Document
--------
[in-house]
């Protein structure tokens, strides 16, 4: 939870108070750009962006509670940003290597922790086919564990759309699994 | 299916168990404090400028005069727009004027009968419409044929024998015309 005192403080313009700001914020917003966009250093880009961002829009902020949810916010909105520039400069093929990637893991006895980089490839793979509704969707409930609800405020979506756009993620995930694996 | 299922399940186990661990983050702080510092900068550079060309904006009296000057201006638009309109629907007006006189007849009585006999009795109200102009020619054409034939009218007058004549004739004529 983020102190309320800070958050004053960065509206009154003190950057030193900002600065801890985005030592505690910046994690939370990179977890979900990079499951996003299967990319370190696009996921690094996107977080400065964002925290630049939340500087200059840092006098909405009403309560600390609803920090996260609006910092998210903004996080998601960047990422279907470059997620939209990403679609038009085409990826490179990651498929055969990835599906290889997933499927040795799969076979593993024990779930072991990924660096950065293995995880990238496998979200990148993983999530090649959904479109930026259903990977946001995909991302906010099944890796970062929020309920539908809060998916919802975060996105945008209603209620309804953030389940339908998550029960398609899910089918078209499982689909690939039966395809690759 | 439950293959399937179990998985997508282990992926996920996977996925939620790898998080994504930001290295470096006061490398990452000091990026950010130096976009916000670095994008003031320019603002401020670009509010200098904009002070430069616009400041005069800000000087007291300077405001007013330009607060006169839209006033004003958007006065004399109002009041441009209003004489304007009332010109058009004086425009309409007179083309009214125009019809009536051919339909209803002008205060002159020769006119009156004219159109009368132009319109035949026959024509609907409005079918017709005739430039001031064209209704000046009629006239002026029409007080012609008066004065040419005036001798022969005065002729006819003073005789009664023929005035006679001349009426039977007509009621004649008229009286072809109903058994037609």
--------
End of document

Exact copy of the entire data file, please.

[in-house]
């Protein structure tokens, strides 16, 4: 939870108070750009962006509670940003290597922790086919564990759309699994 | 299916168990404090400028005069727009004027009968419409044929024998015309 005192403080313009700001914020917003966009250093880009961002829009902020949810916010909105520039400069093929990637893991006895980089490839793979509704969707409930609800405020979506756009993620995930694996 | 299922399940186990661990983050702080510092900068550079060309904006009296000057201006638009309109629907007006006189007849009585006999009795109200102009020619054409034939009218007058004549004739004529 983020102190309320800070958050004053960065509206009154003190950057030193900002600065801890985005030592505690910046994690939370990179977890979900990079499951996003299967990319370190696009996921690094996107977080400065964002925290630049939340500087200059840092006098909405009403309560600390609803920090996260609006910092998210903004996080998601960047990422279907470059997620939209990403679609038009085409990826490179990651498929055969990835599906290889997933499927040795799969076979593993024990779930072991990924660096950065293995995880990238496998979200990148993983999530090649959904479109930026259903990977946001995909991302906010099944890796970062929020309920539908809060998916919802975060996105945008209603209620309804953030389940339908998550029960398609899910089918078209499982689909690939039966395809690759 | 439950293959399937179990998985997508282990992926996920996977996925939620790898998080994504930001290295470096006061490398990452000091990026950010130096976009916000670095994008003031320019603002401020670009509010200098904009002070430069616009400041005069800000000087007291300077405001007013330009607060006169839209006033004003958007006065004399109002009041441009209003004489304007009332010109058009004086425009309409007179083309009214125009019809009536051919339909209803002008205060002159020769006119009156004219159109009368132009319109035949026959024509609907409005079918017709005739430039001031064209209704000046009629006239002026029409007080012609008066004065040419005036001798022969005065002729006819003073005789009664023929005035006679001349009426039977007509009621004649008229009286072809109903058994037609």